Mon Jan 02 11:40am EST
After losing a shot at the AFC West title via a 38-26 loss to the San Diego Chargers to end their season, the Oakland Raiders prepared to go into their ninth straight early offseason — that it, a regular season without a playoff punctuation — and the first without Al Davis on this earth. The postseason droughts may be par for the course with some in the organization, but for first-year head coach Hue Jackson, there was nothing good about a loss that prevented the Raiders from the AFC West title. After the Denver Broncos lost their third straight game to close their season out, the Raiders had the inroads, but couldn't close the deal.
This led to a scathing, profane post-game press conference in which Jackson threw just about everyone under the bus -- including himself, to a certain degree.
"I'm pissed at my team," he began. "At some point in time, as a group of men … you can say whatever you want about coaches, but [players] win the game. Here's your time. Here's your time to make some plays. We didn't get them stopped, and we didn't make enough plays. So, yeah — I'm pissed at the team. Like I always tell them, I put it on me as well, but I am also pissed at my team. Because when you have those kinds of opportunities, you have to do it. And we didn't do it."
Asked what was wrong with the team, Jackson started with the general view and started to drill down. "When I say that they weren't ready, I mean as a whole … when it was all said and done, maybe they thought that team [the Chargers] was gonna lay down. I told them all week, I knew they [weren't]. I told you guys, I told the media, this is all I preached. This team in San Diego — they aren't gonna lay down and decide not to play — they're gonna play. Maybe after that first drive, we thought it was gonna be easy. This is pro football. You've gotta play every down as hard as you can to give yourselves an opportunity to win.
"It's gonna feel worse once I put on my [street] clothes. Because, obviously, we had a chance to win the [AFC] West. We had a chance to win this division. This was the game … I told them, somehow, some way, we were gonna get in. All we had to do was take care of business and win the game. This team understood that. We didn't get it done, and that's why I'm disappointed."
Was Jackson really that angry in the locker room? Did he tell his players just how "pissed off" he was? "You're doggone right that's what I told them — I'm pissed off at that football team. We're better than that. You can't fight as hard as we did in Kansas City for a chance to come home, and you come home and play like that with an opportunity to win the division? I don't have an answer for that, but it's my team, and I'll continue to fix it as I continue to move forward."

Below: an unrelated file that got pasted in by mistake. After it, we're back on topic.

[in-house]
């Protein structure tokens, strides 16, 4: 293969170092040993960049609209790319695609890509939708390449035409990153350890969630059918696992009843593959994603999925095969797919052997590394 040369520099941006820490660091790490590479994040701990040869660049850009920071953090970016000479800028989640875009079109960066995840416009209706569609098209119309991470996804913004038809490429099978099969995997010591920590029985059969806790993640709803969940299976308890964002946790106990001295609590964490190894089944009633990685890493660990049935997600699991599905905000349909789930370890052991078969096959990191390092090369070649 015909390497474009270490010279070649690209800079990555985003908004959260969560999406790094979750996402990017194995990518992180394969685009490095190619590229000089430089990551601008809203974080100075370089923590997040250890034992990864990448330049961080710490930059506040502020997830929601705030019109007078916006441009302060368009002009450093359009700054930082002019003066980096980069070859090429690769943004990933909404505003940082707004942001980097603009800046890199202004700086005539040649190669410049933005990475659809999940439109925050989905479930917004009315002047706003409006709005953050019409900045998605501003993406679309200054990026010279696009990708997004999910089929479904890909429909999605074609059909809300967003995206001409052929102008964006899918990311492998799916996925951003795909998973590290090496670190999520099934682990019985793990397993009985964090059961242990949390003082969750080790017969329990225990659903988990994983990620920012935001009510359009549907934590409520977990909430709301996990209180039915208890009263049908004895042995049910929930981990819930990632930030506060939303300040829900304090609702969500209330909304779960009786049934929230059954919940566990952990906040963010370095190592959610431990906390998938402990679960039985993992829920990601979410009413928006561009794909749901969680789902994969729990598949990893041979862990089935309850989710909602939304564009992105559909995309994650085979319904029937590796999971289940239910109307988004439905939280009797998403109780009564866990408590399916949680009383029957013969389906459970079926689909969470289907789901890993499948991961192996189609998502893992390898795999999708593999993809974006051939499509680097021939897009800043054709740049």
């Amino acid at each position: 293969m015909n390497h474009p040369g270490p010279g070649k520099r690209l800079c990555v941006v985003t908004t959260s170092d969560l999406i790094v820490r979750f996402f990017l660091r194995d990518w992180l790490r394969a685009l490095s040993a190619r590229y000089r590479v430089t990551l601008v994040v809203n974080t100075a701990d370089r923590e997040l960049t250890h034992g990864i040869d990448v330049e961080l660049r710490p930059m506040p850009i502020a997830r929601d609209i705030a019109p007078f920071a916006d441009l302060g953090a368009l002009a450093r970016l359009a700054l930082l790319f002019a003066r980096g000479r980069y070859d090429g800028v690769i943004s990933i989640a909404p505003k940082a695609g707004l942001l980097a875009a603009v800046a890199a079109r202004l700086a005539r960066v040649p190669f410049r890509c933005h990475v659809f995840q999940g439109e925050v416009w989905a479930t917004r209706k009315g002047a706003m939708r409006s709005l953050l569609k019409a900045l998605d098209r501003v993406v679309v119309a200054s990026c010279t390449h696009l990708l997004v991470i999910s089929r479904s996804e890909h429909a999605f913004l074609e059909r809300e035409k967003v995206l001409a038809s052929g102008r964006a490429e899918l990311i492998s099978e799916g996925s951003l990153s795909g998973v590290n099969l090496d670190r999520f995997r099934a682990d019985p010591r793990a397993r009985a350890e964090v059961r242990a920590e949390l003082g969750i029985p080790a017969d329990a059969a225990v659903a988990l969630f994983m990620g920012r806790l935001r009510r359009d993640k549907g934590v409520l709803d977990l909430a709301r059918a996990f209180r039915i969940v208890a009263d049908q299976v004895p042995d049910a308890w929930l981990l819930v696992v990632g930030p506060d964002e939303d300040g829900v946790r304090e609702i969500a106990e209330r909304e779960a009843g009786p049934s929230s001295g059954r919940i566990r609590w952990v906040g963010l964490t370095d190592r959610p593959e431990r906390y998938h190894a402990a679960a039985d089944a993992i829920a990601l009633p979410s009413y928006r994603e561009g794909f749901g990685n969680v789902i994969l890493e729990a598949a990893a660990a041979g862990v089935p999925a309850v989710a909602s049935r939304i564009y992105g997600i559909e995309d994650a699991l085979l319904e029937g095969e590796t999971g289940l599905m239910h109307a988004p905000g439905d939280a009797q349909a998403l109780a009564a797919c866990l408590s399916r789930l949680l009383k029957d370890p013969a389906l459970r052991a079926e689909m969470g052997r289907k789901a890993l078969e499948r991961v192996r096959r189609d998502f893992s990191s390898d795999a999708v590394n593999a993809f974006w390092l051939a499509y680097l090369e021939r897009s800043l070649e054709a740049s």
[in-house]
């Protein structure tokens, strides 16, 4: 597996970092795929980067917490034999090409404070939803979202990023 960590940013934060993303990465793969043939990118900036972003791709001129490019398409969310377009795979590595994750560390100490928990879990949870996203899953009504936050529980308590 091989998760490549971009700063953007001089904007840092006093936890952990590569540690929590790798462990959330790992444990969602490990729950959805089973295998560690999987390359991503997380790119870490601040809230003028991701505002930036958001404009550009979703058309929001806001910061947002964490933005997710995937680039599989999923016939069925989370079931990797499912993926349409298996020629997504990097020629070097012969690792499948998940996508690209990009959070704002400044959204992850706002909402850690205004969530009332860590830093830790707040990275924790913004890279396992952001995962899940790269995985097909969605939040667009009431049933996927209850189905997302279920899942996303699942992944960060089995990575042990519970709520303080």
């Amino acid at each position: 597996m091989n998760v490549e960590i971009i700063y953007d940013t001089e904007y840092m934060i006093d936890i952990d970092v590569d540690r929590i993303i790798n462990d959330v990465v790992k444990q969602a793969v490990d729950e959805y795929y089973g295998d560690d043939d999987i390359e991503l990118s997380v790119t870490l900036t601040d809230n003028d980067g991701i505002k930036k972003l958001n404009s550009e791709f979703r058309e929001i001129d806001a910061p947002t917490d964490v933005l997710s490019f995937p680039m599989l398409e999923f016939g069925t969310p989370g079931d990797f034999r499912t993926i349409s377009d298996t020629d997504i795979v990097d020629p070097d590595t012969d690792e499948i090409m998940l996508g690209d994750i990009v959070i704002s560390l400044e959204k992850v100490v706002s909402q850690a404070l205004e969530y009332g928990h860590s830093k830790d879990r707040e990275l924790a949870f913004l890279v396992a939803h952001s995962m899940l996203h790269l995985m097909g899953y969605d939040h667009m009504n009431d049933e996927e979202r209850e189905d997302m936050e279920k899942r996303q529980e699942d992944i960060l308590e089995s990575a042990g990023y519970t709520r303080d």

Then, Jackson got around to how things are going to get fixed. Defensive coordinator Chuck Bresnahan will certainly take a great deal of the blame, as he should. At one point in the San Diego loss, the Raiders had crept to within five points, and had the Chargers backed up at their own one-yard line. Four plays later, Philip Rivers had driven his team the entire length of the field. In losing four of their last five games, the Raiders frequently proved to be a defensive disaster, and Bresnahan's schemes were worth questioning. Man corners playing zone, linebackers looking lost in intermediate coverage, and the best pass defender (Stanford Routt) blitzing far too often … it was clear that Bresnahan was overmatched.
"Chuck knows how I feel," Jackson said. "I'm disappointed over there. I have been. It's not like we haven't had conversations. Chuck knows what I feel, and it's not good enough ... When you play defense in the NFL, man, you've got to hunt. You can't give up 28, 29 points and expect to win."
"I'm not making no more excuses for anybody. I've taken this thing on all year, and … look. We don't tackle very well in the secondary, we don't make the plays you've gotta make in the secondary to be successful, and we're not where we need to be yet. It's my job, and I'm gonna get it fixed.
"When you look at the yards they had, and the completion percentage of their quarterback, the touchdowns they had … I mean, we didn't get them stopped. I just think it's overall. When you play defense, 11 guys have to play together. I'll say one thing — this team needs an attitude adjustment. The killer instinct has got to exist here. When you don't finish games like we haven't … and this has been going on all year. There are going to be adjustments, because what we just did isn't good enough."
I'm pissed about this, and it's gonna wear on me for a while, but it's going to push me into next season, to really make everybody here understand what it takes to win consistently in this league. I'm tired of hearing, 'We don't have good enough players.' We have good enough players.
In the end, Jackson used his podium to express how things were going to change — under his hand.
"I'm going take a stronger hand in this whole team, this whole organization," he said. "There ain't no way that I'm going to feel like I feel today a year from now, I promise you that. There's no question. Defensively, offensively and special teams. I ain't feeling like this no more. This is a joke. I'm going to take a hand in everything that goes on here."
We'll see what happens. Jackson and team CEO Amy Trask have worked together since Davis passed away in October, but a new front office must now be built, and Jackson's record down the stretch won't help his case for more control. That explains his temper, but the outburst might not be enough proof that he's got things under control with every aspect of the organization.
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